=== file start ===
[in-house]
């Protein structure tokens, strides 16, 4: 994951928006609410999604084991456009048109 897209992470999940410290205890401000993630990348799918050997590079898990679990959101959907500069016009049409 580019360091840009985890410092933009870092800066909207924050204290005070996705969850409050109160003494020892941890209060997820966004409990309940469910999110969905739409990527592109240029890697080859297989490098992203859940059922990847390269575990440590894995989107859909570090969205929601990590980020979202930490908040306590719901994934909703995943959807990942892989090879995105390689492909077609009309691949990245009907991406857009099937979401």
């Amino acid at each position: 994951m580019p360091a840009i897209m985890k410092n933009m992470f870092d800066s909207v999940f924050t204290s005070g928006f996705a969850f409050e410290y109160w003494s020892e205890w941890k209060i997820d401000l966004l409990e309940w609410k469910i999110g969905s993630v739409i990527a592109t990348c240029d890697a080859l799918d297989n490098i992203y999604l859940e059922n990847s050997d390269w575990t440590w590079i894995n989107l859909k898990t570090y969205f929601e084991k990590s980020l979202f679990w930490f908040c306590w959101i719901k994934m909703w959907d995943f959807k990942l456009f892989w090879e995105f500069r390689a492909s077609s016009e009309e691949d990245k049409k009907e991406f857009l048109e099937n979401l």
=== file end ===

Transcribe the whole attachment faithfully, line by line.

[in-house]
């Protein structure tokens, strides 16, 4: 994951928006609410999604084991456009048109 897209992470999940410290205890401000993630990348799918050997590079898990679990959101959907500069016009049409 580019360091840009985890410092933009870092800066909207924050204290005070996705969850409050109160003494020892941890209060997820966004409990309940469910999110969905739409990527592109240029890697080859297989490098992203859940059922990847390269575990440590894995989107859909570090969205929601990590980020979202930490908040306590719901994934909703995943959807990942892989090879995105390689492909077609009309691949990245009907991406857009099937979401």
């Amino acid at each position: 994951m580019p360091a840009i897209m985890k410092n933009m992470f870092d800066s909207v999940f924050t204290s005070g928006f996705a969850f409050e410290y109160w003494s020892e205890w941890k209060i997820d401000l966004l409990e309940w609410k469910i999110g969905s993630v739409i990527a592109t990348c240029d890697a080859l799918d297989n490098i992203y999604l859940e059922n990847s050997d390269w575990t440590w590079i894995n989107l859909k898990t570090y969205f929601e084991k990590s980020l979202f679990w930490f908040c306590w959101i719901k994934m909703w959907d995943f959807k990942l456009f892989w090879e995105f500069r390689a492909s077609s016009e009309e691949d990245k049409k009907e991406f857009l048109e099937n979401l």